The Impact of Chronic Underfunding on America’s Public Health System: Trends, Risks, and Recommendations, 2022

This annual report tracks federal, state, and local investment in public health and how underinvestment in public health programs hobbled the COVID-19 response, exacerbates health inequities, and continues to put Americans' lives and livelihoods at risk.


Rhea Farberman 202-494-0860 [email protected]
Katiana Krawchenko 561-441-3632 [email protected]

(Washington, DC – July 28, 2022) – Chronic underfunding has created a public health system that cannot address the nation’s health security needs, its persistent health inequities, as well as emerging threats, and, was a contributing factor in the inadequate response to the COVID-19 pandemic, according to this TFAH report, The Impact of Chronic Underfunding on America’s Public Health System: Trends, Risks, and Recommendations, 2022.

Lack of funding in core public health programs slowed the response to the COVID-19 pandemic and exacerbated its impact, particularly in low-income communities, communities of color, and for older Americans – populations that experience higher rates of chronic disease and have fewer resources to recover from an emergency. TFAH is one of numerous organizations within the public health community calling for an annual $4.5 billion investment in the nation’s public health infrastructure.

This annual report examines federal, state, and local public health funding trends and recommends investments and policy actions to build a stronger public health system, prioritize prevention, and address the ways in which social and economic inequities create barriers to good health in many communities.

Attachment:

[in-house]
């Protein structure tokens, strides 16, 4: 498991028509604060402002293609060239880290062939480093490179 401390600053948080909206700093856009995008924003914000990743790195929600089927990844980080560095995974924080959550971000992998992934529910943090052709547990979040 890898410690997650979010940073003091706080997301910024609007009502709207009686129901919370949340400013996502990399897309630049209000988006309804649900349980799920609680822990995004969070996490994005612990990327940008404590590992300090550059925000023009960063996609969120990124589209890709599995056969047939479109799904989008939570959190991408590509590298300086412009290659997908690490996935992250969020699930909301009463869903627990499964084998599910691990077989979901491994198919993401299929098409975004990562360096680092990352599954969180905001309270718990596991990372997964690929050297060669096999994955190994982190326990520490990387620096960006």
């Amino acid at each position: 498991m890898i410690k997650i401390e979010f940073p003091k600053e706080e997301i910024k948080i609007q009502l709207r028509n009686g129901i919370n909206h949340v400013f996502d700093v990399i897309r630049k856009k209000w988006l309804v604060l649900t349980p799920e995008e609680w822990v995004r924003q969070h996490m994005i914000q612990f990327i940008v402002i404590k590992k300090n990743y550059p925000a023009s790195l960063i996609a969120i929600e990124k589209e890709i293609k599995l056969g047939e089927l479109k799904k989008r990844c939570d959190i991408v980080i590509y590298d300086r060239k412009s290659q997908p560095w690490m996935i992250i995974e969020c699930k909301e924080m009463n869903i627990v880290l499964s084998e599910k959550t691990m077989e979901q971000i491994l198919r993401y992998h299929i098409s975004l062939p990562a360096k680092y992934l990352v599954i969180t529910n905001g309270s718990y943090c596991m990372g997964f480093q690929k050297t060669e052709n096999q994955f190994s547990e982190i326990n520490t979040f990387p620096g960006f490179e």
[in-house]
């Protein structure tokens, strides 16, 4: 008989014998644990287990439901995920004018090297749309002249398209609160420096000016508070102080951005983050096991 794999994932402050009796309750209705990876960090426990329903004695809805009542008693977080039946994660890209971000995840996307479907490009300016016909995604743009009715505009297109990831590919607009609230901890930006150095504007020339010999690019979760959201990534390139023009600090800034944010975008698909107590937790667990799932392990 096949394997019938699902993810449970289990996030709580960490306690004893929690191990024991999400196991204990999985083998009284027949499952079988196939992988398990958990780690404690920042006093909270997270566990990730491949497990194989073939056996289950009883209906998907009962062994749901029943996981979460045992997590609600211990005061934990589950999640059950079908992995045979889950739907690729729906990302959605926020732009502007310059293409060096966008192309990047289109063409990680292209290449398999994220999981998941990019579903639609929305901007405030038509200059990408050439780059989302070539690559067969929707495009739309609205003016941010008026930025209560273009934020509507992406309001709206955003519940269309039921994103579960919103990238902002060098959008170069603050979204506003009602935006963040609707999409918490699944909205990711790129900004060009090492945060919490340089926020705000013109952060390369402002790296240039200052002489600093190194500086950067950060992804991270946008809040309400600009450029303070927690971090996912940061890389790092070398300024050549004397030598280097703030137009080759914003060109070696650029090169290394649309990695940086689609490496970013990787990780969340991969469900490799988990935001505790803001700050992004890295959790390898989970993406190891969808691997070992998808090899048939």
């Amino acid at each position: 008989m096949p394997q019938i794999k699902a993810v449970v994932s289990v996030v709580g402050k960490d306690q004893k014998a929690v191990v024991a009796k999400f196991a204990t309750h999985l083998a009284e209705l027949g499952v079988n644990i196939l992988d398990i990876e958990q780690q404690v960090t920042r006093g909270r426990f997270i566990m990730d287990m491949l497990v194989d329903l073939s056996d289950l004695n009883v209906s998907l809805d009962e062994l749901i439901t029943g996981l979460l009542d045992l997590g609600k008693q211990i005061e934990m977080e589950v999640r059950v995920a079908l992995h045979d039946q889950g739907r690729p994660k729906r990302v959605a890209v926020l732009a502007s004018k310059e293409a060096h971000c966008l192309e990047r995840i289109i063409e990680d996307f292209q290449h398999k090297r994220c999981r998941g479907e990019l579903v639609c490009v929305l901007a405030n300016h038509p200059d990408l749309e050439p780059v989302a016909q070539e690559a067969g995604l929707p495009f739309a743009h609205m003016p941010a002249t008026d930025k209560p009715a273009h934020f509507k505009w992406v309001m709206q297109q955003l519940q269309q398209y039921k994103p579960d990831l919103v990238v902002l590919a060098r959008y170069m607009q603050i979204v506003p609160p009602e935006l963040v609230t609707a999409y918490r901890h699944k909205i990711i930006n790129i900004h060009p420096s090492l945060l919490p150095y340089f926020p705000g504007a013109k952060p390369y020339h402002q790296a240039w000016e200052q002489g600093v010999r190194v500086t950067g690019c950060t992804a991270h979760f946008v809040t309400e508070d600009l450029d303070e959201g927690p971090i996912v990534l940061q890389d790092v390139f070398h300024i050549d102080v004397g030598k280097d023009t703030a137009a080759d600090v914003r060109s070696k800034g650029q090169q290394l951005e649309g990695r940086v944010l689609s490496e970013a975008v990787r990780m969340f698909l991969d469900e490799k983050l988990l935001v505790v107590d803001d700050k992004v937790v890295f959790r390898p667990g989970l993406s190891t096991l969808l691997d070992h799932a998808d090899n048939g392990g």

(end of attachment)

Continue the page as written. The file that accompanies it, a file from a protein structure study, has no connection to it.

It is critical that we modernize public health data infrastructure, grow and diversify the public health workforce, invest in health promotion and prevention programs, and reduce health inequities. Investments in public health should be particularly directed to those communities, which due to the impacts of structural racism, poverty, discrimination, and disinvestment are at greatest risk during a health emergency,” said Dr. J. Nadine Gracia, M.D., MSCE, President and CEO to Trust for America’s Health.

Emergency funding is not sufficient to address system weaknesses created by chronic underfunding

State and local public health agencies managed two divergent realities during the COVID-19 pandemic. Short-term funding was up significantly as the federal government provided funding to states and localities in an effort to control the virus. But this funding was one-time money and often specifically tied to COVID-19. Most of it could not be used to address longstanding deficits in the public health system, including ensuring the provision of basic public health services, replacing antiquated data systems, and growing the public health workforce. An October 2021 analysis conducted by the de Beaumont Foundation and the Public Health National Center for Innovations, found that state and local health departments need an 80 percent increase in the size of their workforce to be able to provide comprehensive public health services to their communities.